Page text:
December 21, 2019
Scrooged (35mm)December 21, 2019
Comedy / 1988 / 101 minutes
There have been countless riffs on Charles Dickens' timeless holiday tale A Christmas Carol since the advent of cinema, but perhaps none are as irreverent and uproarious as Richard Donner's big-budget blockbuster hit Scrooged. Cashing in big on Bill Murray's post Ghostbusters superstardom, Donner's film pits Murray against ghosts once again, this time as a cynical, bitter and hilariously caustic TV executive mounting his own network broadcast of the Dickens classic who, naturally, finds himself visited by his own Christmas specters, but with a decidedly modern twist. Murray is of course brilliant and brings more laughs to the Scrooge archetype than any before him, and Donner's confidence with Hollywood spectacle and special effects assure that the production a visual feast, but it's the film's winning, full-hearted spirit that ultimately delights and earns it a place among holiday movie perennials. With Karen Allen, John Forsythe, Bobcat Goldthwait and David Johansen.
Home AloneDecember 21, 2019
Comedy / 1990 / 103 minutes
Anyone who was a cognizant being in 1990 is familiar with Chris Columbus’ holiday smash hit Home Alone. Written by the master of 80s teen comedies John Hughes, the story – of a clever 8 year old accidentally left home alone on Christmas who stymies the attempts of a pair of bumbling burglars with brutal booby traps – captured the zeitgeist of the time, making an icon of young star Macaulay Culkin, And while Culkin (who can forget his hands on cheeks/mouth agape image used in the marketing?) is pretty great, the movie would be nothing without the slapstick brilliance of Daniel Stern and Joe Pesci as the thieving victims of the inventive homemade deterrents, taking the punishment with a cartoonish aplomb appropriate for G-rated audiences. Home Alone would go onto to inspire a franchise and countless imitators, but for holiday fun there’s no beating the original. With stressed-out, forgetful, and possibly negligent parents Catherine O’Hara and John Heard.
Die HardDecember 21, 2019
Action / 1988 / 132 minutes
Yippie kay yay motherfu**ker. It’s the holidays, and that means ‘tis the season for everyone’s favorite high octane Christmas-set thrill ride, Die Hard. John McTiernan’s seminal 1988 action extravaganza – largely responsible for making Bruce Willis an A-list movie star – started a wave of copycat action movies, including several Die Hard sequels, but pound for adrenalized pound, nothing stacks up to the original. For one thing, the premise is simple and brilliant – During a corporate Christmas party, an LA skyscraper is taken hostage by terrorists and only John McClane, a NY cop visiting his estranged executive wife, can stop them. Every great blockbuster needs a great villain, and it can’t be undersold what a delightful baddie the late Alan Rickman is, providing the perfect foil for Bruce’s wisecracking everyman. With Bonnie Bedelia, Reginald VelJohnson, Paul Gleason, William Atherton (cinema’s quintessential 80s a-hole) and Hart Bochner as a wonderfully slimy yuppie.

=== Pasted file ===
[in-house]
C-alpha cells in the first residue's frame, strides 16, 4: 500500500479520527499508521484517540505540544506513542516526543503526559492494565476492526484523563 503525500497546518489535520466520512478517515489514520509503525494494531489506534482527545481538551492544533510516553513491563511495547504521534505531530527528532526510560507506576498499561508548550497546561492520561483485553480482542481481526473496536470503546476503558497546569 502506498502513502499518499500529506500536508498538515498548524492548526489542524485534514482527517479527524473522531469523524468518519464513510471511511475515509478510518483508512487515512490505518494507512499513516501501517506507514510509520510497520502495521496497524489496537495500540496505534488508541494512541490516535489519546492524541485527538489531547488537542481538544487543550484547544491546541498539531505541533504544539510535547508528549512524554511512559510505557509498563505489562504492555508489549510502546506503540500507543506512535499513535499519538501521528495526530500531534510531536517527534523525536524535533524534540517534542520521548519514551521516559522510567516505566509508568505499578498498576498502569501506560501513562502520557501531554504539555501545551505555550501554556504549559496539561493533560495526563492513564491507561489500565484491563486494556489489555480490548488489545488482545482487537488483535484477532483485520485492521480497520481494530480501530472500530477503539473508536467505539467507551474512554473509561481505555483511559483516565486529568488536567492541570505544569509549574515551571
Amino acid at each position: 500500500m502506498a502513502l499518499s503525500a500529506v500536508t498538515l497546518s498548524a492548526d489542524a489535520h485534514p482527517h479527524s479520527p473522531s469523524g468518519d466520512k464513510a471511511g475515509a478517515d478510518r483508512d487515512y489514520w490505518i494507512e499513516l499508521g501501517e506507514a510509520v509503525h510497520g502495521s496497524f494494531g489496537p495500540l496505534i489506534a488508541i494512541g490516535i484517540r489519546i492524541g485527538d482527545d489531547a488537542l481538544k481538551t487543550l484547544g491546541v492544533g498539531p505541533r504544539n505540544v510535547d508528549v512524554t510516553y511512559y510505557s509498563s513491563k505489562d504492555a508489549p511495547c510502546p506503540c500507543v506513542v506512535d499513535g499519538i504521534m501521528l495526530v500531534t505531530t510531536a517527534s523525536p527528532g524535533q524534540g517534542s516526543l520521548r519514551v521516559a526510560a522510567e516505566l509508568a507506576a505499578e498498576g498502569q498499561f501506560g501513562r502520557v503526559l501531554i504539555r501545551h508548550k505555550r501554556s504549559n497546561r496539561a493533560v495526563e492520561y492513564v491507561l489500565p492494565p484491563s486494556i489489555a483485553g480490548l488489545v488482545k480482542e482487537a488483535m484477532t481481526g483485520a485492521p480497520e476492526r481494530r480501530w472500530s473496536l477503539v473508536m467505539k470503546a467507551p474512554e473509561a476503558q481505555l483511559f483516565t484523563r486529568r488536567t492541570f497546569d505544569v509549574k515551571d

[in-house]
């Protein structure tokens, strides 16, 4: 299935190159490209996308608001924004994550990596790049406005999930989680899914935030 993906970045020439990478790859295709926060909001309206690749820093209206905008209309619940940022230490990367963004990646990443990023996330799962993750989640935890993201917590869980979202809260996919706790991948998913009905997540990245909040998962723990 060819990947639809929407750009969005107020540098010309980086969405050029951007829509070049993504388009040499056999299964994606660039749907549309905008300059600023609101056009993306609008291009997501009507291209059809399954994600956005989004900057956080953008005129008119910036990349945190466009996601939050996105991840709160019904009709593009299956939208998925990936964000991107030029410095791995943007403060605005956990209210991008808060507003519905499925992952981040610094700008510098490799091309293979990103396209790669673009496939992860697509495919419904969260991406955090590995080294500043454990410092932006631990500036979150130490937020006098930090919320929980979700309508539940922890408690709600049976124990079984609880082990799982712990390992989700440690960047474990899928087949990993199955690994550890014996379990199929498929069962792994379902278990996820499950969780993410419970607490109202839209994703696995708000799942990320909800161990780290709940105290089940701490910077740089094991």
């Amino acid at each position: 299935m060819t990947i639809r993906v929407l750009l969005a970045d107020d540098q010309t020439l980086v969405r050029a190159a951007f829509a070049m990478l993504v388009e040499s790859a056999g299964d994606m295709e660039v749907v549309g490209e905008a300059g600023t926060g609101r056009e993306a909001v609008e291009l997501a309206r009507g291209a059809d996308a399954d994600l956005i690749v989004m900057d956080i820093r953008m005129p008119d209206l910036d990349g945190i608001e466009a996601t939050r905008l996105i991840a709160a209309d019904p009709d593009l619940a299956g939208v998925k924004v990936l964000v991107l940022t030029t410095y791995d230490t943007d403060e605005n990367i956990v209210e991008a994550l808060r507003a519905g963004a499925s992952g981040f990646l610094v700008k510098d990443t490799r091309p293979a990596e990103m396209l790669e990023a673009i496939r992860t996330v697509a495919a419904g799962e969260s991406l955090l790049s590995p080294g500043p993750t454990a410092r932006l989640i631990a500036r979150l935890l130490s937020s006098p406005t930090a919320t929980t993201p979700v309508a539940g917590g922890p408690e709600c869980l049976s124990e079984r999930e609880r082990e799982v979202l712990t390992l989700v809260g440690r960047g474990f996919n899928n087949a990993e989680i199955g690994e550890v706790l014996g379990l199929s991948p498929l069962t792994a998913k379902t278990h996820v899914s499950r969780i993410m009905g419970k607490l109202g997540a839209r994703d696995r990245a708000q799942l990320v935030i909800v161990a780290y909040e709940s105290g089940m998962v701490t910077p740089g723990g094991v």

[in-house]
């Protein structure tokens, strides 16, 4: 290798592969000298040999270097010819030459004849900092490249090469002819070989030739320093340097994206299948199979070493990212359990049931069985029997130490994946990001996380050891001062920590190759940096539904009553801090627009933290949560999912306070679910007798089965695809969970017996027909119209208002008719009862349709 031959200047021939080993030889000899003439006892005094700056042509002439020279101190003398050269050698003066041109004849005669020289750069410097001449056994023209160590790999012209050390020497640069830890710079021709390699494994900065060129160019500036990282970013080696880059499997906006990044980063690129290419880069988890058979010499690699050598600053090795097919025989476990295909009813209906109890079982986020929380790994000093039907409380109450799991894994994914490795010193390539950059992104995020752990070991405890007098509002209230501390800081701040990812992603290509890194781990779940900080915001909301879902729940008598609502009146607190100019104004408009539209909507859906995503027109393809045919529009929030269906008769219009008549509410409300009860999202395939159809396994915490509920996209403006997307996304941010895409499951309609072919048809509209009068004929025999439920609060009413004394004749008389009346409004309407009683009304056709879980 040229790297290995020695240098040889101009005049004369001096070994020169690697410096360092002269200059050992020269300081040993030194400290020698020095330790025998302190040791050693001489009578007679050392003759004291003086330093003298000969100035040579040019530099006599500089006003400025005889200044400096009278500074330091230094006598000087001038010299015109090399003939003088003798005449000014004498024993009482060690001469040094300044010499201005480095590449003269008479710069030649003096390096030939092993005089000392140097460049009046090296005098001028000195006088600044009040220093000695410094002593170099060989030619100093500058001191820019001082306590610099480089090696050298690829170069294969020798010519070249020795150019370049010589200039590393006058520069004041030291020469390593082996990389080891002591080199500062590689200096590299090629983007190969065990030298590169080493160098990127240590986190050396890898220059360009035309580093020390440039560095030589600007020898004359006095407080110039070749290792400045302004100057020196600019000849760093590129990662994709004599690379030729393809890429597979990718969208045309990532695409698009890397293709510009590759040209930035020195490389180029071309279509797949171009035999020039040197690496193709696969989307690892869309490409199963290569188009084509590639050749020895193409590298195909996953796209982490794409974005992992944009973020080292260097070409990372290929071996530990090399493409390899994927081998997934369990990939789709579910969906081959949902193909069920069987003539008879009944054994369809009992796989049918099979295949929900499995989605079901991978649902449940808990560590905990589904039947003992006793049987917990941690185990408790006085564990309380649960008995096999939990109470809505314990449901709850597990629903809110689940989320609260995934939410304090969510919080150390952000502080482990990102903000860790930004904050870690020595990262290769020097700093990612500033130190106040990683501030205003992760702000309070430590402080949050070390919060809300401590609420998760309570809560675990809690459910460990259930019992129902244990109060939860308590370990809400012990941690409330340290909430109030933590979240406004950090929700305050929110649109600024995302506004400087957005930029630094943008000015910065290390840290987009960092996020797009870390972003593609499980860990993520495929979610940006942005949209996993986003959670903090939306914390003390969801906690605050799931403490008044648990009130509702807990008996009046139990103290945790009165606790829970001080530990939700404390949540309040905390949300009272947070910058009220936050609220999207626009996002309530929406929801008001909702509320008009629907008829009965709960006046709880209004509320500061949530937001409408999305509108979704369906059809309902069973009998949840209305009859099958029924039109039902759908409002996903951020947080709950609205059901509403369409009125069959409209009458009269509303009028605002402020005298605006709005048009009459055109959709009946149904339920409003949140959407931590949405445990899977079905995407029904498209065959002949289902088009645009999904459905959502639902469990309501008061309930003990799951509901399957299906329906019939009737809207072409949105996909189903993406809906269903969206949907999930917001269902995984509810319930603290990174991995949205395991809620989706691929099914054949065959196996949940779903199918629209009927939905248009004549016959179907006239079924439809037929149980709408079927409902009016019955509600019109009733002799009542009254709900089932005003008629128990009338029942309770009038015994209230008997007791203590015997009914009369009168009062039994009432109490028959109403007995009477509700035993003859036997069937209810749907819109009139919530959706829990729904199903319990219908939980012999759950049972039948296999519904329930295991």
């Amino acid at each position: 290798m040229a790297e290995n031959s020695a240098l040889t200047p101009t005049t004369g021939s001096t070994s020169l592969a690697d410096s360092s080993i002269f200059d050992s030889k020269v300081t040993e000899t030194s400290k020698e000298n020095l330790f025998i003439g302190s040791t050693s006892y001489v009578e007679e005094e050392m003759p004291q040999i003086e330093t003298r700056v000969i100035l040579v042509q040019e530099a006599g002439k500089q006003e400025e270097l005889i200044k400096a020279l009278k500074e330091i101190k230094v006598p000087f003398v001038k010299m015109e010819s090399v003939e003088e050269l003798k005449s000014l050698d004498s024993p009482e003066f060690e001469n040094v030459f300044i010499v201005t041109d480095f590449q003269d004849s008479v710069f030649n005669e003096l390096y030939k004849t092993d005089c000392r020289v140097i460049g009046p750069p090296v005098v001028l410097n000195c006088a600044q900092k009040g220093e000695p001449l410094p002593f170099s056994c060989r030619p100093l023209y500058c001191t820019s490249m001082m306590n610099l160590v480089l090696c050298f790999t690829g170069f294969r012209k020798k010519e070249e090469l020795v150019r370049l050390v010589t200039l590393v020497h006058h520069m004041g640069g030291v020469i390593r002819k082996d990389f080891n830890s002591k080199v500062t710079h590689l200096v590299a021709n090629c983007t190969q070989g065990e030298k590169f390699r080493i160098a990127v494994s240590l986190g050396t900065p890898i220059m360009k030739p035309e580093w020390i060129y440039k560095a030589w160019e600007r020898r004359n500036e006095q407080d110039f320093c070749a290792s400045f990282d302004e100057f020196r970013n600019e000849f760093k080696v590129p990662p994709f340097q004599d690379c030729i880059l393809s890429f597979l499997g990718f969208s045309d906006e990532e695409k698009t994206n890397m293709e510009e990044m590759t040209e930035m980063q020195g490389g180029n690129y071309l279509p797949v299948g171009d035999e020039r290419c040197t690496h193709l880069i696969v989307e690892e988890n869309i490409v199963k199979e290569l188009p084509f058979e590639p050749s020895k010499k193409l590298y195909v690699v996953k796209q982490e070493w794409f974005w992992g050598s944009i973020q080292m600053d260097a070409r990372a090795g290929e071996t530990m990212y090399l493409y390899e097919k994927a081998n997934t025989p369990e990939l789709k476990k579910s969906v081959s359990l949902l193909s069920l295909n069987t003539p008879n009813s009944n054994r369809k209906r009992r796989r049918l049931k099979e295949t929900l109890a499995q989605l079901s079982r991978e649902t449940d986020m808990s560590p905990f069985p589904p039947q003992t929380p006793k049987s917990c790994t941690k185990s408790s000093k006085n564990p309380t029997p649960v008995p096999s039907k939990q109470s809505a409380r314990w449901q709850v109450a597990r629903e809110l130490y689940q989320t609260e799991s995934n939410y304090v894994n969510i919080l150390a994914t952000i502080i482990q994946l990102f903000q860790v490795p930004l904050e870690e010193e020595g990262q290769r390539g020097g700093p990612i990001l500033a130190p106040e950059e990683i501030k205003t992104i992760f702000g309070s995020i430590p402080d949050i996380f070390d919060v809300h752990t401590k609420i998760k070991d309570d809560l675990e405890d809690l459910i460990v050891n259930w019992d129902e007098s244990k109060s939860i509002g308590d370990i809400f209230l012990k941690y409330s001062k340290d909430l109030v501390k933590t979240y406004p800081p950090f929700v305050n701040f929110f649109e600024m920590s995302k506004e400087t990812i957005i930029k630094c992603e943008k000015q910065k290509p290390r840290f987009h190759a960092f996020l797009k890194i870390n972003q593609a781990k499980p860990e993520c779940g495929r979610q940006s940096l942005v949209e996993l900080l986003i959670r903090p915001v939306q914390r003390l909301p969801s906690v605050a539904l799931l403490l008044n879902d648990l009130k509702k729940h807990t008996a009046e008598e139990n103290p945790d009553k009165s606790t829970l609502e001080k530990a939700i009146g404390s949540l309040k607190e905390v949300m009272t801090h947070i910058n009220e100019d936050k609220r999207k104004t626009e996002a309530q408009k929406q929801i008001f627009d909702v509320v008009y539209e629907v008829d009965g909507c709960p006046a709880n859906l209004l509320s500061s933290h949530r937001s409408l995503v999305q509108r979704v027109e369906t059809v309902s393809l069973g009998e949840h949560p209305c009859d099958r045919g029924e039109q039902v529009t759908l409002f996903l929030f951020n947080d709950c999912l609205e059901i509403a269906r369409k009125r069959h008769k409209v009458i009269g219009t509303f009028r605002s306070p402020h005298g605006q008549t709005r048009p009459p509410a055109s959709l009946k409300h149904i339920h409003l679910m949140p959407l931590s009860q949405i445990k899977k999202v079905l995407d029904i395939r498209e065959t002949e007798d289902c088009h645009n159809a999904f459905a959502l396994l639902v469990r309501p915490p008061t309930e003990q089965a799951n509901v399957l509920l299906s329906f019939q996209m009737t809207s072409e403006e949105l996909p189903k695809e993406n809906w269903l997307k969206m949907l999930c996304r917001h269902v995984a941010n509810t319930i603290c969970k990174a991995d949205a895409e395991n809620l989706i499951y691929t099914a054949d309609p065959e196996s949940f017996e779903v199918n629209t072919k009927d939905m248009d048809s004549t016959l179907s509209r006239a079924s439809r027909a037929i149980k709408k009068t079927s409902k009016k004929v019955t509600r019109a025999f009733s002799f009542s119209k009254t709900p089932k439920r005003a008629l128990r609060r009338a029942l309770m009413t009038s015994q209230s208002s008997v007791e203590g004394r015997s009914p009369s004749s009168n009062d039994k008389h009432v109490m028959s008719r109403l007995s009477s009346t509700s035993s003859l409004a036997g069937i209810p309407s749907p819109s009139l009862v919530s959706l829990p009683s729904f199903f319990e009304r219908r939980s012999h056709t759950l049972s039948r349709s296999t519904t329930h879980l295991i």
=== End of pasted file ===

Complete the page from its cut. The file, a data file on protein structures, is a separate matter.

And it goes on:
The Rock (35mm)December 21, 2019
Action / 1996 / 136 minutes
Michael Bay was not yet a brand name when he delivered The Rock to cinema audiences in 1996, but the crowd-pleasing thrill ride helped catapult Bay to the action movie A-list along with the film’s star, the great Nicolas Cage. The story of a FBI agent (Cage, naturally) who must enlist the escape artist talents of an older ex-spy (Sean Connery) to break into the famed Alcatraz prison after it is taken hostage by an insane Marine corps officer (Ed Harris), Bay’s sophomore effort utilizes music video style editing techniques and explosive set pieces to deliver blockbuster thrills, relying more on practical pyrotechnics and smart filmmaking than today’s modern, over CGI-reliant spectacles. Harris and Connery are both scenery-chewing great, but it’s Cage who really shines, proving, for the first but certainly not the last time, that his oddball charm makes for a compelling big screen action hero. With Michael Biehn, William Forsythe and David Morse.
Leaving Las Vegas (35mm)December 21, 2019
Drama / 1995 / 112 minutes
Nicolas Cage was certainly a known dramatic quantity when he starred in Mike Figgis’ down-and-out romance Leaving Las Vegas, but no one was prepared for the shattering, Oscar-winning performance Cage was set to deliver. The story of a failed Hollywood screenwriter (Cage) and alcoholic who, while in Las Vegas with the intention of literally drinking himself to death, falls in love with a prostitute (Elizabeth Shue), Figgis’ perfectly calibrated drama examines the downward spiral of addiction and self-destruction with a clear-eyed honesty rarely seen in a Hollywood film before its 1995 release. Cage’s layered, quietly harrowing performance certainly deserves all the laurels it earns, but Shue also delivers a career-best, bringing a sexy yet heartbreakingly sad compassion to her character, making her pairing with Cage one of the great tragic romances of cinema. With Julian Sands, Richard Lewis and Valeria Golino.